Estate Planning Insider: Benefits and Pitfalls of Spousal Lifetime Access Trusts

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Senior Advisor, Benjamin Trujillo J.D., LL.M.

A spousal lifetime access trust (SLAT) is a type of irrevocable trust that offers numerous benefits for married couples. In general, the purpose of a SLAT is to provide financial security and estate planning benefits while also allowing the person creating the trust (the “Grantor”) to maintain some control over how the assets they contributed will be held and distributed to beneficiaries.  SLATs are also an effective tool for taking advantage of historically high estate tax exemptions before they are expected to drop after 2025.  In fact, depending on an individual’s net worth, it can make sense for married couples to create separate SLATs for each other.

Here are some of the key benefits of using a SLAT:

  1. Estate tax savings: One of the primary benefits of a SLAT is that it can reduce estate taxes if properly structured. When assets are transferred into a SLAT, they are removed from the grantor’s estate for federal estate tax purposes, which can lower the value of the estate and reduce the tax liability.
  2. Asset protection: Assets held in a SLAT may be protected from creditors and lawsuits. This can be especially beneficial for individuals in high-risk professions or those with a higher likelihood of being sued.
  3. Protection against remarriage: If one spouse dies, the surviving spouse may choose to remarry. A SLAT can protect the assets of the deceased spouse by ensuring that they are not commingled with the new spouse’s assets and ensuring that assets make it to descendants if so desired.
  4. Flexibility: A SLAT is customized to fit the needs of each individual couple. The trust can be designed to provide income or principal to the spouse, but can also include provisions for distributions to other family members or charitable organizations.
  5. Taxation: A SLAT usually is a Grantor Trust, meaning the trust income is taxed to the Grantor. By doing this, the grantor is able to effectively reduce the grantor’s estate by paying taxes for the trust without being deemed to make a gift to the trust.
  6. Privacy: When assets are held in a trust, they are not subject to probate, which can be a public process. This provides greater privacy and protection for the grantor’s family as a whole.
  7. Control: While a SLAT is an irrevocable trust, the grantor decides when creating the trust how the assets will be distributed. Frequently, the grantor names his or her spouse as the trustee and, subject to some limits, gives the trustee some discretion for making distributions to the family.  This keeps control of the assets in the family and so long as the grantor and the grantor’s spouse are living and married, the assets in the trust can be used for the family’s benefit.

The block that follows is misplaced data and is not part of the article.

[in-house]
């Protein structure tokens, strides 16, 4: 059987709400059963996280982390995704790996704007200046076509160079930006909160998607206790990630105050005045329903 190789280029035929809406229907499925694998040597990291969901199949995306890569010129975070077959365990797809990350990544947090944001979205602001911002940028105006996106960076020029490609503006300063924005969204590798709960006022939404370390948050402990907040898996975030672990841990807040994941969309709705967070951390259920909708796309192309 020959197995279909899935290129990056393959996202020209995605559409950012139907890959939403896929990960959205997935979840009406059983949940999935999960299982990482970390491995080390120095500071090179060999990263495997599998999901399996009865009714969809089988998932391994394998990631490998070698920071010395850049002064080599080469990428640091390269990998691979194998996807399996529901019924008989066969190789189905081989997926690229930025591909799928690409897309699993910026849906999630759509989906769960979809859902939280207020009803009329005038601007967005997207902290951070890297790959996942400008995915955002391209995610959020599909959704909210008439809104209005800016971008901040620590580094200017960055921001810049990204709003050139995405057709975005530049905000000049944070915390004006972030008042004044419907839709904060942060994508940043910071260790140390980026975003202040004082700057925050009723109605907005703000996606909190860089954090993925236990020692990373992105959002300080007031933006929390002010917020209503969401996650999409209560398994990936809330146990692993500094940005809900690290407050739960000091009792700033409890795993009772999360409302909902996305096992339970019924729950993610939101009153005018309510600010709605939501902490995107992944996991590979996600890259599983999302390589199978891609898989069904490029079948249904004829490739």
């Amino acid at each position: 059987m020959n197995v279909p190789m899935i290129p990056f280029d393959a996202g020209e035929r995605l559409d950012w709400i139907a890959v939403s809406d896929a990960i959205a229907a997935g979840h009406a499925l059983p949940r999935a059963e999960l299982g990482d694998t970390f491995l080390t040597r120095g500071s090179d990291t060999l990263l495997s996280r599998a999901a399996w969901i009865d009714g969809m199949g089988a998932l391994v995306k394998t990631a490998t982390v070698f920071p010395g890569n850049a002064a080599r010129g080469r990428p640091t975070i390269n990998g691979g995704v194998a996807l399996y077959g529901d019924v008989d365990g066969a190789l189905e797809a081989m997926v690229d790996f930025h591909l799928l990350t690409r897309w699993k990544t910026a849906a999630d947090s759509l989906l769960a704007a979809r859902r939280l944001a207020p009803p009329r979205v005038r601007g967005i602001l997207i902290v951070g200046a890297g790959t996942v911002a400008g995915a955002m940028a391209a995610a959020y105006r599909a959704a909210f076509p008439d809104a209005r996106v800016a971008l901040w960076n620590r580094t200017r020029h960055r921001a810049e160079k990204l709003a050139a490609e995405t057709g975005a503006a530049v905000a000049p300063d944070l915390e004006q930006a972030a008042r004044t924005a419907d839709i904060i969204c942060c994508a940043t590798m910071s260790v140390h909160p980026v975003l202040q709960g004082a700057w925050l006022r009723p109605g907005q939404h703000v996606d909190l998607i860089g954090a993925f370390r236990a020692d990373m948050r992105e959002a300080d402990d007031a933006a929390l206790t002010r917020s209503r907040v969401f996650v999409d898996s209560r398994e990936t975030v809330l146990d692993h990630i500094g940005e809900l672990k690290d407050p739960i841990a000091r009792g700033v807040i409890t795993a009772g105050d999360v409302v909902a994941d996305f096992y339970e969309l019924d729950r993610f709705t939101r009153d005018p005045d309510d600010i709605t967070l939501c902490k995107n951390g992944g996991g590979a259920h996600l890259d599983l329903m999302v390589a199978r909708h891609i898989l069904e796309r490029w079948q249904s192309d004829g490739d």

While a SLAT has many benefits, there are some potential risks and drawbacks to consider, including:

  1. Loss of control: When the grantor transfers assets to a SLAT, he or she gives up control over those assets. While the grantor might still have some influence over how the trust is managed, it is very difficult to alter the disposition of the assets or claw them back.
  2. Estate tax changes: While a SLAT is an effective tool for reducing estate taxes, changes in tax laws could impact the effectiveness of the trust. For example, if the estate tax is eliminated, the grantor might wish they hadn’t transferred the assets. Additionally, the government might enact sweeping changes to the tax code that reduce or eliminate the effectiveness of the trust.  While these outcomes are unlikely at present, they continue to be possible.
  3. Reciprocal Trusts: If spouses create SLATs for each other, they must be very careful not to run afoul of the “Reciprocal Trust Doctrine” which would severely limit the effectiveness of the SLATs.
  4. Divorce: If the grantor and their spouse divorce, the assets in the trust could be subject to division as marital property. Additionally, if the trust was created with the primary goal of providing for the spouse, the grantor may need to modify or revoke the trust to reflect the changed circumstances, which can be difficult and expensive.
  5. Mortality: if the grantor establishes a SLAT for a spouse and the spouse dies unexpectedly, the benefit of the SLAT may be lost, as the assets in the SLAT will typically then pass on to the grantor’s children and the grantor’s ability to benefit from the assets will be severely constrained.
  6. Changes in circumstances: The grantor’s financial or personal circumstances could change in unexpected ways that make the trust less effective. It is important to ensure that if you choose to create a SLAT, that you have access to other assets to ensure a comfortable life.
  7. Cost: Creating and managing a SLAT can be expensive, and there may be ongoing costs associated with maintaining the trust.

In conclusion, a spousal lifetime access trust (SLAT) can offer numerous benefits for married couples but is not without risk. As you consider whether a SLAT is the right choice for you and your family, it’s probably worth consulting with a financial advisor or estate planning attorney to evaluate your options and find the best strategy for your needs.


If you would like to learn more, you can contact me at 314-735-9106 or at




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